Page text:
Monday, June 14, 2010

Forbidden love

A few days ago, a reader sent me a link to a horrifying story about legalised homophobia in the USA. Basically, a South Korean guy got married to an American guy in San Francisco in 2008, but was subsequently denied re-entry into the USA to be with his partner. Coincidentally, a couple of weeks ago another male reader had sent me a short story about one of his own experiences entering the USA after legally marrying his American same sex partner. Luckily, things turned out much better for this reader than they did for the South Korean:

January 2008, crossing into the USA from Canada

I am Spanish, in the visa-waiver category, and as such it can be difficult to enter the USA as LGBT tourist. But if you are in a same-sex marriage to a US national, and you are "out" about it, it seems to be even harder. This story is funny now, but back then it felt very intimidating.

My experience was when re-entering the USA with my partner, after crossing to Vancouver where we got married. On the way back to Seattle, this happened:

Immigration Check-point. Entering by car

US Officer: Hello Gents!
My partner and I: Hello sir.

US Officer: Can I have your passports?
My partner and I: Here you are.

US Officer: Where do you come from?
My partner and I: Vancouver

US Officer: How do you know each other?
My partner: I lived in Uruguay for nine months, and despite the fact he is Spanish-passport holder and now lives in Spain now, back then he lived in Uruguay too.

US Officer: Ok, and what's your relationship now?

My partner stares at me warily ...

My partner: We are married! (showing off the wedding ring)

The officer looked at me ballistically.

US Officer: Do you have your return ticket to Spain?
Me: No, I don't. But you have it on your computer. (Because I had entered the US a couple of days before from Spain, and in the airport they registered everything on the computer)

US Officer: Well, I do not. If I had it I wouldn't be asking you. But, when are you leaving?
Me: Next weekend.

US Officer: And, how can I know you're going to leave the US when you have your US partner? (By de facto for the first time ever the US federal government or agency recognized same-sex unions (that was Jan. 2008, Bush Administration)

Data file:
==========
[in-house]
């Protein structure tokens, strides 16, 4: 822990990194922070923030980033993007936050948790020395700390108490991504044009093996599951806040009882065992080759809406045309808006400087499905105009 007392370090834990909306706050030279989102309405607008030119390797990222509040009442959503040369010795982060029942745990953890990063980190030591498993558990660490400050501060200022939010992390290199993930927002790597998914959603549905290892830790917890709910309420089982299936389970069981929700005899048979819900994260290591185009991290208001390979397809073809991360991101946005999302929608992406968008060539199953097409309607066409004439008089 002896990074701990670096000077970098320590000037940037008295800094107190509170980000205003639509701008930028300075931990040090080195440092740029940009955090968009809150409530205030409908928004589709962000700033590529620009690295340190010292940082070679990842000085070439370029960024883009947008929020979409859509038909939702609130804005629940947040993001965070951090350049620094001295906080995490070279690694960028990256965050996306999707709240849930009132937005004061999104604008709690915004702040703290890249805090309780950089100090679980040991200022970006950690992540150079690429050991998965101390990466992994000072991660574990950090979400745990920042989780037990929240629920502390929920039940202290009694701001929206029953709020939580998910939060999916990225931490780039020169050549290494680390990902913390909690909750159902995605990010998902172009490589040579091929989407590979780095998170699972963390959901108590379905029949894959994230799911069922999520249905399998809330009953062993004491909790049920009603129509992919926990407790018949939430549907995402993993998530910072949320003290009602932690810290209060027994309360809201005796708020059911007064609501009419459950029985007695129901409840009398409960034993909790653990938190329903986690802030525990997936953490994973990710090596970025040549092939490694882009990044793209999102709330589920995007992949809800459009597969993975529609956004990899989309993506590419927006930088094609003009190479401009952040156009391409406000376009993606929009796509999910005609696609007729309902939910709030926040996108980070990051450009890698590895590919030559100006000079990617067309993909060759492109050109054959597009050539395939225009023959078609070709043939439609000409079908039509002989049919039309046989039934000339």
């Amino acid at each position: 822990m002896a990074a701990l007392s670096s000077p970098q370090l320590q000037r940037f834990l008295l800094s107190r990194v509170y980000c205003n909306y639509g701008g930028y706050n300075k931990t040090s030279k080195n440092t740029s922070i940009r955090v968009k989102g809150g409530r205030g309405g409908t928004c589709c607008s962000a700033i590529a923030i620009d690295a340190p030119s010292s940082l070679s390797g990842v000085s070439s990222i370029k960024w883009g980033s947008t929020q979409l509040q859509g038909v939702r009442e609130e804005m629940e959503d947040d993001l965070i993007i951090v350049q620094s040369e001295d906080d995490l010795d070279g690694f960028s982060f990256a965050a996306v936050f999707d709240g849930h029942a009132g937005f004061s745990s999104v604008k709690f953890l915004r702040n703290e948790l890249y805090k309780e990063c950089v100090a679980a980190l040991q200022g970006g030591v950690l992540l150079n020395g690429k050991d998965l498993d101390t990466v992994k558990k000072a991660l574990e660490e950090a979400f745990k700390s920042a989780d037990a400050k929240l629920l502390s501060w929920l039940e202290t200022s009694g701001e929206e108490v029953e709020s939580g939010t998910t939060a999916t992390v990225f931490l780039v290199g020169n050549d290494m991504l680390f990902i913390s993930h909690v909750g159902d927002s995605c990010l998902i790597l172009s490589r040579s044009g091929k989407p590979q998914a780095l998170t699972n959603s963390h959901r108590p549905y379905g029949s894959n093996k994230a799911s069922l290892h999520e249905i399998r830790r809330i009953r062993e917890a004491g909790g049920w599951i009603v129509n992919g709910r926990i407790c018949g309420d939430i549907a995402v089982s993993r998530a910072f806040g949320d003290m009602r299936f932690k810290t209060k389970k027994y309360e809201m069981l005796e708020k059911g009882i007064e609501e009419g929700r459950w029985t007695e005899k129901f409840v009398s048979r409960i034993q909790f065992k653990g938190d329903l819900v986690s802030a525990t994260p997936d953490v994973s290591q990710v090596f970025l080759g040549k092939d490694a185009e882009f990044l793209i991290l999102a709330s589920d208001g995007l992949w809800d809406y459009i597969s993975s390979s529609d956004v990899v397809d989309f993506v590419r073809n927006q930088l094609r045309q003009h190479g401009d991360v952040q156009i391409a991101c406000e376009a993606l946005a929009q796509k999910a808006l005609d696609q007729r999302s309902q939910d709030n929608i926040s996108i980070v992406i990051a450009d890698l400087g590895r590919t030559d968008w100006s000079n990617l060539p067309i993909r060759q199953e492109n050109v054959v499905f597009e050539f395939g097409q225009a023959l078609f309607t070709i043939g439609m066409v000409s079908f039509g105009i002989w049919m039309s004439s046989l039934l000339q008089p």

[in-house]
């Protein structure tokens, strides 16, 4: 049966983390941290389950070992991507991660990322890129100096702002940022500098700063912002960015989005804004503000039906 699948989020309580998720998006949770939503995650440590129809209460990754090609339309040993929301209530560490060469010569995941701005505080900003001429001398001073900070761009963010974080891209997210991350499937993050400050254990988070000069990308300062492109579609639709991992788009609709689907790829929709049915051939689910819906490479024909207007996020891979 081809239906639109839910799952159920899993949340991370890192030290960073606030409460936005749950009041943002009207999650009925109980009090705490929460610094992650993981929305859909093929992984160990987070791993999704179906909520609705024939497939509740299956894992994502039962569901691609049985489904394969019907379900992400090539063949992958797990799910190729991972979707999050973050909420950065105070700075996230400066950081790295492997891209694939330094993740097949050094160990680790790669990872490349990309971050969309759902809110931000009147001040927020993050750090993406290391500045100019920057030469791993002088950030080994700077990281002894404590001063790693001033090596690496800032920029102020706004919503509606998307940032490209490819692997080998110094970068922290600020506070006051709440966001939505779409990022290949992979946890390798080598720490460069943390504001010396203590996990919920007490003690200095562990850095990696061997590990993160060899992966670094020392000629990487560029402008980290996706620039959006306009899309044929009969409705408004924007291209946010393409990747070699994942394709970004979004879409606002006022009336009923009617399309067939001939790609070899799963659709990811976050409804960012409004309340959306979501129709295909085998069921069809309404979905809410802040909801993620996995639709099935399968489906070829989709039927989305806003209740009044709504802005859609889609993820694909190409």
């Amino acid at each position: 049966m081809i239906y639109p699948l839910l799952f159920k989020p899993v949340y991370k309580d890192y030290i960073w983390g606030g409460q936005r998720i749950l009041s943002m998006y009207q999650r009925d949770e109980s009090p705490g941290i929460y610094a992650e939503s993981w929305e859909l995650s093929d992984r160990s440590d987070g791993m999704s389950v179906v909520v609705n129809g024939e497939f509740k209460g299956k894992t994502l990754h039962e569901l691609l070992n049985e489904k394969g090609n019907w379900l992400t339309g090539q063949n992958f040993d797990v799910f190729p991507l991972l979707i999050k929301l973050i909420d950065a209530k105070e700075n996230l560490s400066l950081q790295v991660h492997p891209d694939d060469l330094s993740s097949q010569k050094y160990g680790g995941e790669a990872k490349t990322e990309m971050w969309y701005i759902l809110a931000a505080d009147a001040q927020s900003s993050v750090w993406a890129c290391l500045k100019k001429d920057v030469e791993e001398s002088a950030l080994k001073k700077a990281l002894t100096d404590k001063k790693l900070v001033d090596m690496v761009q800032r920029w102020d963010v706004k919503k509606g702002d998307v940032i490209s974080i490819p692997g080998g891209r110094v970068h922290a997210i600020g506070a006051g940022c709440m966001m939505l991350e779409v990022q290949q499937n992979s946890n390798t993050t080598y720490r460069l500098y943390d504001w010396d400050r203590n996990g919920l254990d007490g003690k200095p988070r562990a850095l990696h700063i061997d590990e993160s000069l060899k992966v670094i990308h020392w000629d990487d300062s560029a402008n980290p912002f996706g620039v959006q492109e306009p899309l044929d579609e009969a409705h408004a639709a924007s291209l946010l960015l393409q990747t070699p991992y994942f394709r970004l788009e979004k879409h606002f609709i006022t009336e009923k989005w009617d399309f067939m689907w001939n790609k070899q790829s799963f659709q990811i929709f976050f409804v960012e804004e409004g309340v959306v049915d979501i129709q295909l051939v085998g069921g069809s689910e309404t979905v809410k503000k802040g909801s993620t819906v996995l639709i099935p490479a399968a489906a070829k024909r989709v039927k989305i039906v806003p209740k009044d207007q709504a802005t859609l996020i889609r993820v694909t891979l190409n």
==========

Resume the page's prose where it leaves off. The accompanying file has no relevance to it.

Me: (Looking down at him and making faces of "I don't feel comfortable in this place") Leaving the US? Yes, I will! Believe me, I will!

My partner: (coming back into scene) I am moving to Spain in a month.

US Officer: OK, here are you passports, BUT make sure you bring your return ticket next time.

Ironically, as we departed, Madonna's song "Forbidden Love" suddenly started playing on our iPod. We looked at each other and laughed!

The times before I had entered the US, I had no problems or intimidation, just average questions. But this time, I believe they knew we were getting married, so they had to ask "What's your relationship now?"

Anyway, as I said, looking back it's funny now :-).


N1David said...

As a UK citizen who travels a lot to the US, only once have I been given a really hard time by US immigration, and that was when I was arriving in Boston for a holiday in Provincetown. I was aggressively questioned about what I would be doing in Massachussetts and if I had any US friends I would be visiting. I've never felt so unwelcome.

It was only afterwards that I realised I was wearing a (discreet) HRC T-shirt (HRC being broadly the US equivalent of Stonewall) and gay marriage had been legalised in Mass about a month earlier... I don't know if the immigration officer thought I was planning to get married when over there...

Bill said...

Why does this seem to surprise you? It's the USofA you are writing about, sigh ...

Mind Of Mine said...

I am gay and I don't see an overly homophobic stance by the customs officer.

Was Once said...

That is why, until we get US federal equal rights as opposed to states getting married to my foreign partner is a waste of time.

Latelygay said...

When Oscar Wilde visited the US he was asked by the customs official if he had anything to declare, to which he famously replied ... 'My genius!'.

However, by the time Quentin Crisp got there, the questioning had becoming somewhat more sophisticated. 'Mr.Crisp, are you a practising homosexual?', he was asked. QC's reply was swift: 'Practising? I'm PERFECT!!'

Anonymous said...

It is a nation of fundamentalists and they hate sodomites!

See the clip "The Bible told me so (1/9)"

Glen from NYC said...

They make it miserable for everyone, it seems to be their mission in life. Take comfort in the fact that they will spend their career questioning people who lead far more fabulous lives than they could ever hope for or afford. I am a native NY'er and regularly cross the land border between NY and Ontario for business in a suit and tie. I am regularly treated like Osama Bin Laden's 6'2 blonde brother. Just be polite and suck it up...they can keep you out.

Grouse79 said...

Am I the only one who is amused by that US immigration form everyone (including kids) has to fill in on the plane? Asking stuff like "Are you a terrorist?", "Are you carrying illegal drugs?". and "Were you involved in Nazi Germany?". I think they stopped asking about being gay about 30 years ago.